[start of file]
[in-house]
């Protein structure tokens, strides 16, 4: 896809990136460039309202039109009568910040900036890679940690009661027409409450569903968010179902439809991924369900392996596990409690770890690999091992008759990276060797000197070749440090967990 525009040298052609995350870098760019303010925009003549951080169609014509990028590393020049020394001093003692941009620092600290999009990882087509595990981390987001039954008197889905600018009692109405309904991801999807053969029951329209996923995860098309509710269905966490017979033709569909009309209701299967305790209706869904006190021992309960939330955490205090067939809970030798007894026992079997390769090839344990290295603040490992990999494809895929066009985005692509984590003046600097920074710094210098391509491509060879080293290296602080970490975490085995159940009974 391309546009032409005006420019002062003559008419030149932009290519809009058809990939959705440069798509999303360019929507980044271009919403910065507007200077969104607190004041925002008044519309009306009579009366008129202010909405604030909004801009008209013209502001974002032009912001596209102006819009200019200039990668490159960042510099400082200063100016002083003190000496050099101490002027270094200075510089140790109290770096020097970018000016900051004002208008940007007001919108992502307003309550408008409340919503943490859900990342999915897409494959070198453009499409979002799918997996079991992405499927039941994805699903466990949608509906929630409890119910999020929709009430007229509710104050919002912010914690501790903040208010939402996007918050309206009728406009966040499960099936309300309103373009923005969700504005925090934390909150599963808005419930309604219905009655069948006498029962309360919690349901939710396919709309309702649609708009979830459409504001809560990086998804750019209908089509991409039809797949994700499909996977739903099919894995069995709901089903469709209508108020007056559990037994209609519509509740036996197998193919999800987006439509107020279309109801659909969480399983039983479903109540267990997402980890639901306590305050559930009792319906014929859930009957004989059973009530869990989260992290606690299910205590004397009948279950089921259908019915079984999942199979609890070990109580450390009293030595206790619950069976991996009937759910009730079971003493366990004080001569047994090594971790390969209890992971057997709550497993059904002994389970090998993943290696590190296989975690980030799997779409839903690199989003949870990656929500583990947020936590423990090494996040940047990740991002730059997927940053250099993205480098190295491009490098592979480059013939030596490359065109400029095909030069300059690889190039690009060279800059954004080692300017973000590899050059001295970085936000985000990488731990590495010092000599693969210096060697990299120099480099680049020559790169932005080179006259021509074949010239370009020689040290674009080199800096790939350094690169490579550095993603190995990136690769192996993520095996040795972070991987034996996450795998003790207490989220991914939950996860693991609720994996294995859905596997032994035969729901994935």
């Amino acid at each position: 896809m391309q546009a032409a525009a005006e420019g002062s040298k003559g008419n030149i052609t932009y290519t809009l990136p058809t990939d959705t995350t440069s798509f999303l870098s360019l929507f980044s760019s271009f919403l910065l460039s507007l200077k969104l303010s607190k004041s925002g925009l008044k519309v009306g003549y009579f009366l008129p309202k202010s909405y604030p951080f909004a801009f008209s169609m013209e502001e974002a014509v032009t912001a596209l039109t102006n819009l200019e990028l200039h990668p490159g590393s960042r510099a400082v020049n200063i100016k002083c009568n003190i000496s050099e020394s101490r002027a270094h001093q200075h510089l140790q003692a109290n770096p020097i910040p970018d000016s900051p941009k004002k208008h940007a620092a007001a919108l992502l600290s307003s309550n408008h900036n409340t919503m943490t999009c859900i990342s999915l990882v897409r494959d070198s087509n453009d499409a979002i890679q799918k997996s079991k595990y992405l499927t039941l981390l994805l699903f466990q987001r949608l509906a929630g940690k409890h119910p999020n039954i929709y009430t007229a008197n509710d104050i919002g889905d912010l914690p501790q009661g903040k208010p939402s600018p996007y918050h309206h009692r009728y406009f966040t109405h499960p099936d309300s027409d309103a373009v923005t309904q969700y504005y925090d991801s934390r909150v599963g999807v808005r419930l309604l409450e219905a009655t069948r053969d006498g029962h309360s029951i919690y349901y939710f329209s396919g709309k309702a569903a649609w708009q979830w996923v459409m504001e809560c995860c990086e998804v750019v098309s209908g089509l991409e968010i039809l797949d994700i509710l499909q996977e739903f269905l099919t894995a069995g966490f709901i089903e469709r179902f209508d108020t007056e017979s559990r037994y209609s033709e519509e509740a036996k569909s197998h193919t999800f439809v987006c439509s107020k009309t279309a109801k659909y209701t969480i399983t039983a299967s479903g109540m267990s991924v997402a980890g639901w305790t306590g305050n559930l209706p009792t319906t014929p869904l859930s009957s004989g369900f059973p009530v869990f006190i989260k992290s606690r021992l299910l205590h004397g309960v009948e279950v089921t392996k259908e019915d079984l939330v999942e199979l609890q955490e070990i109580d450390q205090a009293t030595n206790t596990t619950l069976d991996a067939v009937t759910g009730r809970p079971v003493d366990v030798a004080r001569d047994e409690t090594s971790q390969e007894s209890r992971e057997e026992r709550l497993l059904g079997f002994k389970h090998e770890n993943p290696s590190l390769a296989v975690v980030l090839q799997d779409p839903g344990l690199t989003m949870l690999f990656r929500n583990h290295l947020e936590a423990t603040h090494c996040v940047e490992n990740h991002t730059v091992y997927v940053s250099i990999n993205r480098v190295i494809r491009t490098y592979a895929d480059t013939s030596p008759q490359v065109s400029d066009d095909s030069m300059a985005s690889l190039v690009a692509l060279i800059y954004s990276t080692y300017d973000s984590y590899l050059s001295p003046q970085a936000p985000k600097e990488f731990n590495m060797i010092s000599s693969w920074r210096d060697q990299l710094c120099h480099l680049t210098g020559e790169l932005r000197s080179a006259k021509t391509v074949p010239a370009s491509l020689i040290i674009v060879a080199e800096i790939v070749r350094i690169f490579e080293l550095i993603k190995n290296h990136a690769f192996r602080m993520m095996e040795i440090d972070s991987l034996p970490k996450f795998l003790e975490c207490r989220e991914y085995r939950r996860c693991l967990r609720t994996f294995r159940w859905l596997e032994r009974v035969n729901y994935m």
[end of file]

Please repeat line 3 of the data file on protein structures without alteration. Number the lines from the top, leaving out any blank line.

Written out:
């Amino acid at each position: 896809m391309q546009a032409a525009a005006e420019g002062s040298k003559g008419n030149i052609t932009y290519t809009l990136p058809t990939d959705t995350t440069s798509f999303l870098s360019l929507f980044s760019s271009f919403l910065l460039s507007l200077k969104l303010s607190k004041s925002g925009l008044k519309v009306g003549y009579f009366l008129p309202k202010s909405y604030p951080f909004a801009f008209s169609m013209e502001e974002a014509v032009t912001a596209l039109t102006n819009l200019e990028l200039h990668p490159g590393s960042r510099a400082v020049n200063i100016k002083c009568n003190i000496s050099e020394s101490r002027a270094h001093q200075h510089l140790q003692a109290n770096p020097i910040p970018d000016s900051p941009k004002k208008h940007a620092a007001a919108l992502l600290s307003s309550n408008h900036n409340t919503m943490t999009c859900i990342s999915l990882v897409r494959d070198s087509n453009d499409a979002i890679q799918k997996s079991k595990y992405l499927t039941l981390l994805l699903f466990q987001r949608l509906a929630g940690k409890h119910p999020n039954i929709y009430t007229a008197n509710d104050i919002g889905d912010l914690p501790q009661g903040k208010p939402s600018p996007y918050h309206h009692r009728y406009f966040t109405h499960p099936d309300s027409d309103a373009v923005t309904q969700y504005y925090d991801s934390r909150v599963g999807v808005r419930l309604l409450e219905a009655t069948r053969d006498g029962h309360s029951i919690y349901y939710f329209s396919g709309k309702a569903a649609w708009q979830w996923v459409m504001e809560c995860c990086e998804v750019v098309s209908g089509l991409e968010i039809l797949d994700i509710l499909q996977e739903f269905l099919t894995a069995g966490f709901i089903e469709r179902f209508d108020t007056e017979s559990r037994y209609s033709e519509e509740a036996k569909s197998h193919t999800f439809v987006c439509s107020k009309t279309a109801k659909y209701t969480i399983t039983a299967s479903g109540m267990s991924v997402a980890g639901w305790t306590g305050n559930l209706p009792t319906t014929p869904l859930s009957s004989g369900f059973p009530v869990f006190i989260k992290s606690r021992l299910l205590h004397g309960v009948e279950v089921t392996k259908e019915d079984l939330v999942e199979l609890q955490e070990i109580d450390q205090a009293t030595n206790t596990t619950l069976d991996a067939v009937t759910g009730r809970p079971v003493d366990v030798a004080r001569d047994e409690t090594s971790q390969e007894s209890r992971e057997e026992r709550l497993l059904g079997f002994k389970h090998e770890n993943p290696s590190l390769a296989v975690v980030l090839q799997d779409p839903g344990l690199t989003m949870l690999f990656r929500n583990h290295l947020e936590a423990t603040h090494c996040v940047e490992n990740h991002t730059v091992y997927v940053s250099i990999n993205r480098v190295i494809r491009t490098y592979a895929d480059t013939s030596p008759q490359v065109s400029d066009d095909s030069m300059a985005s690889l190039v690009a692509l060279i800059y954004s990276t080692y300017d973000s984590y590899l050059s001295p003046q970085a936000p985000k600097e990488f731990n590495m060797i010092s000599s693969w920074r210096d060697q990299l710094c120099h480099l680049t210098g020559e790169l932005r000197s080179a006259k021509t391509v074949p010239a370009s491509l020689i040290i674009v060879a080199e800096i790939v070749r350094i690169f490579e080293l550095i993603k190995n290296h990136a690769f192996r602080m993520m095996e040795i440090d972070s991987l034996p970490k996450f795998l003790e975490c207490r989220e991914y085995r939950r996860c693991l967990r609720t994996f294995r159940w859905l596997e032994r009974v035969n729901y994935m």